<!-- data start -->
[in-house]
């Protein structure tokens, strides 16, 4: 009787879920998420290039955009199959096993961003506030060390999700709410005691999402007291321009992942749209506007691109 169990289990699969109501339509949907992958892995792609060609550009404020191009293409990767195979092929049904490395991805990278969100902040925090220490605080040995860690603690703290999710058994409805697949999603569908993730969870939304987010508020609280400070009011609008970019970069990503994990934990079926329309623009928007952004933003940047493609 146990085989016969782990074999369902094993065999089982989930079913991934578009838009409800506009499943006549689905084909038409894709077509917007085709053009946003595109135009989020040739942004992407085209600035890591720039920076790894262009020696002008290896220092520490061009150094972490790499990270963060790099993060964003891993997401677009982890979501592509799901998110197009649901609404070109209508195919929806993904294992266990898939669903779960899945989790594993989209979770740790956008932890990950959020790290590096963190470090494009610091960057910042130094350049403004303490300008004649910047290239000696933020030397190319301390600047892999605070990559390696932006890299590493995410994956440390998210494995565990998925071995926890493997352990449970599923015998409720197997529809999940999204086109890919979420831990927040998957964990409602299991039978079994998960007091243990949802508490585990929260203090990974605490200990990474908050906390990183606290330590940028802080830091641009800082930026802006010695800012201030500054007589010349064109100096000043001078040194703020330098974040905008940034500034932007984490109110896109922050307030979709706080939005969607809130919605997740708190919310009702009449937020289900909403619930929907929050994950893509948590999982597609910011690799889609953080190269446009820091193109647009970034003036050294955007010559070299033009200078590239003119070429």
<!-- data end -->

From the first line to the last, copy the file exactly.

[in-house]
């Protein structure tokens, strides 16, 4: 009787879920998420290039955009199959096993961003506030060390999700709410005691999402007291321009992942749209506007691109 169990289990699969109501339509949907992958892995792609060609550009404020191009293409990767195979092929049904490395991805990278969100902040925090220490605080040995860690603690703290999710058994409805697949999603569908993730969870939304987010508020609280400070009011609008970019970069990503994990934990079926329309623009928007952004933003940047493609 146990085989016969782990074999369902094993065999089982989930079913991934578009838009409800506009499943006549689905084909038409894709077509917007085709053009946003595109135009989020040739942004992407085209600035890591720039920076790894262009020696002008290896220092520490061009150094972490790499990270963060790099993060964003891993997401677009982890979501592509799901998110197009649901609404070109209508195919929806993904294992266990898939669903779960899945989790594993989209979770740790956008932890990950959020790290590096963190470090494009610091960057910042130094350049403004303490300008004649910047290239000696933020030397190319301390600047892999605070990559390696932006890299590493995410994956440390998210494995565990998925071995926890493997352990449970599923015998409720197997529809999940999204086109890919979420831990927040998957964990409602299991039978079994998960007091243990949802508490585990929260203090990974605490200990990474908050906390990183606290330590940028802080830091641009800082930026802006010695800012201030500054007589010349064109100096000043001078040194703020330098974040905008940034500034932007984490109110896109922050307030979709706080939005969607809130919605997740708190919310009702009449937020289900909403619930929907929050994950893509948590999982597609910011690799889609953080190269446009820091193109647009970034003036050294955007010559070299033009200078590239003119070429």